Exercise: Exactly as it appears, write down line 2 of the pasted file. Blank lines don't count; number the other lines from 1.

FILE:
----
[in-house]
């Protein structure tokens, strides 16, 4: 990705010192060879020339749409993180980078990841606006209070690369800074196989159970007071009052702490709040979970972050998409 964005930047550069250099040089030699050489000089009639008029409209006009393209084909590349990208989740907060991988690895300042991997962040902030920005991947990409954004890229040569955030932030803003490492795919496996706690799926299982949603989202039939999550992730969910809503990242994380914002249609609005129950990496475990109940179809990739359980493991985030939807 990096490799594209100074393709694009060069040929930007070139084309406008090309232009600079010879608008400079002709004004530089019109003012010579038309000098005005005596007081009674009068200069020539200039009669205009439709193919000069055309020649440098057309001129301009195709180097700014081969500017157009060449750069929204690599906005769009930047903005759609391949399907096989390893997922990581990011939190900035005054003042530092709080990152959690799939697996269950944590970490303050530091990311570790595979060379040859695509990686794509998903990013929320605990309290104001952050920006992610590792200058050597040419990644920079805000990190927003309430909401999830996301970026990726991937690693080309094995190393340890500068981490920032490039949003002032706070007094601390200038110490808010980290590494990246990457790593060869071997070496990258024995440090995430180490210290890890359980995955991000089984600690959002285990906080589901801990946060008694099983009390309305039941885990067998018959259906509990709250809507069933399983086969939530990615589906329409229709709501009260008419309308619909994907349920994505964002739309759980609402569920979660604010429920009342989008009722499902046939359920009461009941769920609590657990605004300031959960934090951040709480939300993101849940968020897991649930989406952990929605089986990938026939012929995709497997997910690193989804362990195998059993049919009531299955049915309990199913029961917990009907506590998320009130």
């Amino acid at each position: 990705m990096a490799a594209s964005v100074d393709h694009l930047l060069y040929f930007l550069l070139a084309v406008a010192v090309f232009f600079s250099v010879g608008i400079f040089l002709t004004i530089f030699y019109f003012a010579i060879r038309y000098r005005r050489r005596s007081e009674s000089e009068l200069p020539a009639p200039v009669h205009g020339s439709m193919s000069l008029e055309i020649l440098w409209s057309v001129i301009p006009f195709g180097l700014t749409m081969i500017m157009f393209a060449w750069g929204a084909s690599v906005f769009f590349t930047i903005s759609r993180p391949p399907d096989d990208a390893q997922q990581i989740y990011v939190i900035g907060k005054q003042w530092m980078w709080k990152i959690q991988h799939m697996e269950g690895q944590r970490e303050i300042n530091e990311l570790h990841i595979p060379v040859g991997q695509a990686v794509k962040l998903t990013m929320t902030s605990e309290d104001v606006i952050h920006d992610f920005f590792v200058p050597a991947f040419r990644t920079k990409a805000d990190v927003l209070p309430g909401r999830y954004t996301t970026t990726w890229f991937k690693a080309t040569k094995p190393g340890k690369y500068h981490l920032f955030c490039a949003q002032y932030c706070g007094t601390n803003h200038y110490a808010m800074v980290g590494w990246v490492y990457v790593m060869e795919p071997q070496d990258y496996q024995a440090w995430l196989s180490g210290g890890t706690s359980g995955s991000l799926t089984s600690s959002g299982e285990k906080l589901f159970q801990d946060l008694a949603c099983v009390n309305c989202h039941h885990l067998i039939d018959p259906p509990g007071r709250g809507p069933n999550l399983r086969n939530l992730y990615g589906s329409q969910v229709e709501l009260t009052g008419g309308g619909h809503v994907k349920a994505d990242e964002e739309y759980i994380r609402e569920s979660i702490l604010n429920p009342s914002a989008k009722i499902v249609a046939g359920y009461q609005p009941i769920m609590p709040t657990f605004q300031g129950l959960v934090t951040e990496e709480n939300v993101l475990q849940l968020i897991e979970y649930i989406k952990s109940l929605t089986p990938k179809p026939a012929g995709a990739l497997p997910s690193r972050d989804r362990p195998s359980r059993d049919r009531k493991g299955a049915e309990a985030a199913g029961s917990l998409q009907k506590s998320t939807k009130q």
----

């Protein structure tokens, strides 16, 4: 990705010192060879020339749409993180980078990841606006209070690369800074196989159970007071009052702490709040979970972050998409 964005930047550069250099040089030699050489000089009639008029409209006009393209084909590349990208989740907060991988690895300042991997962040902030920005991947990409954004890229040569955030932030803003490492795919496996706690799926299982949603989202039939999550992730969910809503990242994380914002249609609005129950990496475990109940179809990739359980493991985030939807 990096490799594209100074393709694009060069040929930007070139084309406008090309232009600079010879608008400079002709004004530089019109003012010579038309000098005005005596007081009674009068200069020539200039009669205009439709193919000069055309020649440098057309001129301009195709180097700014081969500017157009060449750069929204690599906005769009930047903005759609391949399907096989390893997922990581990011939190900035005054003042530092709080990152959690799939697996269950944590970490303050530091990311570790595979060379040859695509990686794509998903990013929320605990309290104001952050920006992610590792200058050597040419990644920079805000990190927003309430909401999830996301970026990726991937690693080309094995190393340890500068981490920032490039949003002032706070007094601390200038110490808010980290590494990246990457790593060869071997070496990258024995440090995430180490210290890890359980995955991000089984600690959002285990906080589901801990946060008694099983009390309305039941885990067998018959259906509990709250809507069933399983086969939530990615589906329409229709709501009260008419309308619909994907349920994505964002739309759980609402569920979660604010429920009342989008009722499902046939359920009461009941769920609590657990605004300031959960934090951040709480939300993101849940968020897991649930989406952990929605089986990938026939012929995709497997997910690193989804362990195998059993049919009531299955049915309990199913029961917990009907506590998320009130």